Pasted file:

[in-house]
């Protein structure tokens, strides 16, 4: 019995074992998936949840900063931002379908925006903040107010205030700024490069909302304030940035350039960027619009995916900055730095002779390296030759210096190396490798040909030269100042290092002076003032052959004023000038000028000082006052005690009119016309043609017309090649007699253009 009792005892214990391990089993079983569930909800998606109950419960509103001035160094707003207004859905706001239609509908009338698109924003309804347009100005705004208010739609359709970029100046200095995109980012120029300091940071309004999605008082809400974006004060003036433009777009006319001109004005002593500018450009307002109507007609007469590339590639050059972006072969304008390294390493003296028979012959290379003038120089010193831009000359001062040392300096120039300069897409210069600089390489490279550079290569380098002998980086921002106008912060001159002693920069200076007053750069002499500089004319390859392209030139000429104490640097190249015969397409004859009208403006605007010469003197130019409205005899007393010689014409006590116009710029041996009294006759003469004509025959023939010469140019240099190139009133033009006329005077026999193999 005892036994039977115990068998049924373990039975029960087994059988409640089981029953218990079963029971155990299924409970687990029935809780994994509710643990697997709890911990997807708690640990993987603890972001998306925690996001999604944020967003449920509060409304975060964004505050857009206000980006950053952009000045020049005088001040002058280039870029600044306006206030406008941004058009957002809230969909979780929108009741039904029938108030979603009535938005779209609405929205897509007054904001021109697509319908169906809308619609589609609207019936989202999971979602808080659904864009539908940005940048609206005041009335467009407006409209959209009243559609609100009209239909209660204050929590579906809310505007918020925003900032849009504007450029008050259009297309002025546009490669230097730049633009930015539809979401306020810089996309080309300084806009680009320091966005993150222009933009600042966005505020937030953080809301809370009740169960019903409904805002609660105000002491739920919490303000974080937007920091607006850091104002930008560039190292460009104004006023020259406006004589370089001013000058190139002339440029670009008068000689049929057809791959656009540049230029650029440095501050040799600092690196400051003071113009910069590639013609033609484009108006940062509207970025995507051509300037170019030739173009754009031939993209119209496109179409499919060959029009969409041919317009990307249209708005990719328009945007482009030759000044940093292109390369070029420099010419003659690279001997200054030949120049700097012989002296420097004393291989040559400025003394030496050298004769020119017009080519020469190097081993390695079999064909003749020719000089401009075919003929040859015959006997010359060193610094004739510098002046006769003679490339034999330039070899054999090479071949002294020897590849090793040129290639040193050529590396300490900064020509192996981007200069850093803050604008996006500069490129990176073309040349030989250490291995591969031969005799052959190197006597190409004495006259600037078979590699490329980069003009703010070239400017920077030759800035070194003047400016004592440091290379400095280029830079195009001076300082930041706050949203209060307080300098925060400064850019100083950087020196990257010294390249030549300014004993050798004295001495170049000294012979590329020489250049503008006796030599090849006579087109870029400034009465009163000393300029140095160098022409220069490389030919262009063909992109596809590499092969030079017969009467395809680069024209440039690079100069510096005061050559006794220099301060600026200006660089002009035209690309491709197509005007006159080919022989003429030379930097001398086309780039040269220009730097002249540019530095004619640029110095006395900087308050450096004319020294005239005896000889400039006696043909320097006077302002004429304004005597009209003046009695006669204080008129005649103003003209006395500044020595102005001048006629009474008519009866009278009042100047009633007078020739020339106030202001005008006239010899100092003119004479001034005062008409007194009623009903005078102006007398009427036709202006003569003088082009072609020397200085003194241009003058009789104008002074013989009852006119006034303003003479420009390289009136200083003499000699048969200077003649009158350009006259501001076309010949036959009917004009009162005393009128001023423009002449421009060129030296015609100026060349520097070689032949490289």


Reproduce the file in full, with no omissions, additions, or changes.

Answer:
[in-house]
């Protein structure tokens, strides 16, 4: 019995074992998936949840900063931002379908925006903040107010205030700024490069909302304030940035350039960027619009995916900055730095002779390296030759210096190396490798040909030269100042290092002076003032052959004023000038000028000082006052005690009119016309043609017309090649007699253009 009792005892214990391990089993079983569930909800998606109950419960509103001035160094707003207004859905706001239609509908009338698109924003309804347009100005705004208010739609359709970029100046200095995109980012120029300091940071309004999605008082809400974006004060003036433009777009006319001109004005002593500018450009307002109507007609007469590339590639050059972006072969304008390294390493003296028979012959290379003038120089010193831009000359001062040392300096120039300069897409210069600089390489490279550079290569380098002998980086921002106008912060001159002693920069200076007053750069002499500089004319390859392209030139000429104490640097190249015969397409004859009208403006605007010469003197130019409205005899007393010689014409006590116009710029041996009294006759003469004509025959023939010469140019240099190139009133033009006329005077026999193999 005892036994039977115990068998049924373990039975029960087994059988409640089981029953218990079963029971155990299924409970687990029935809780994994509710643990697997709890911990997807708690640990993987603890972001998306925690996001999604944020967003449920509060409304975060964004505050857009206000980006950053952009000045020049005088001040002058280039870029600044306006206030406008941004058009957002809230969909979780929108009741039904029938108030979603009535938005779209609405929205897509007054904001021109697509319908169906809308619609589609609207019936989202999971979602808080659904864009539908940005940048609206005041009335467009407006409209959209009243559609609100009209239909209660204050929590579906809310505007918020925003900032849009504007450029008050259009297309002025546009490669230097730049633009930015539809979401306020810089996309080309300084806009680009320091966005993150222009933009600042966005505020937030953080809301809370009740169960019903409904805002609660105000002491739920919490303000974080937007920091607006850091104002930008560039190292460009104004006023020259406006004589370089001013000058190139002339440029670009008068000689049929057809791959656009540049230029650029440095501050040799600092690196400051003071113009910069590639013609033609484009108006940062509207970025995507051509300037170019030739173009754009031939993209119209496109179409499919060959029009969409041919317009990307249209708005990719328009945007482009030759000044940093292109390369070029420099010419003659690279001997200054030949120049700097012989002296420097004393291989040559400025003394030496050298004769020119017009080519020469190097081993390695079999064909003749020719000089401009075919003929040859015959006997010359060193610094004739510098002046006769003679490339034999330039070899054999090479071949002294020897590849090793040129290639040193050529590396300490900064020509192996981007200069850093803050604008996006500069490129990176073309040349030989250490291995591969031969005799052959190197006597190409004495006259600037078979590699490329980069003009703010070239400017920077030759800035070194003047400016004592440091290379400095280029830079195009001076300082930041706050949203209060307080300098925060400064850019100083950087020196990257010294390249030549300014004993050798004295001495170049000294012979590329020489250049503008006796030599090849006579087109870029400034009465009163000393300029140095160098022409220069490389030919262009063909992109596809590499092969030079017969009467395809680069024209440039690079100069510096005061050559006794220099301060600026200006660089002009035209690309491709197509005007006159080919022989003429030379930097001398086309780039040269220009730097002249540019530095004619640029110095006395900087308050450096004319020294005239005896000889400039006696043909320097006077302002004429304004005597009209003046009695006669204080008129005649103003003209006395500044020595102005001048006629009474008519009866009278009042100047009633007078020739020339106030202001005008006239010899100092003119004479001034005062008409007194009623009903005078102006007398009427036709202006003569003088082009072609020397200085003194241009003058009789104008002074013989009852006119006034303003003479420009390289009136200083003499000699048969200077003649009158350009006259501001076309010949036959009917004009009162005393009128001023423009002449421009060129030296015609100026060349520097070689032949490289």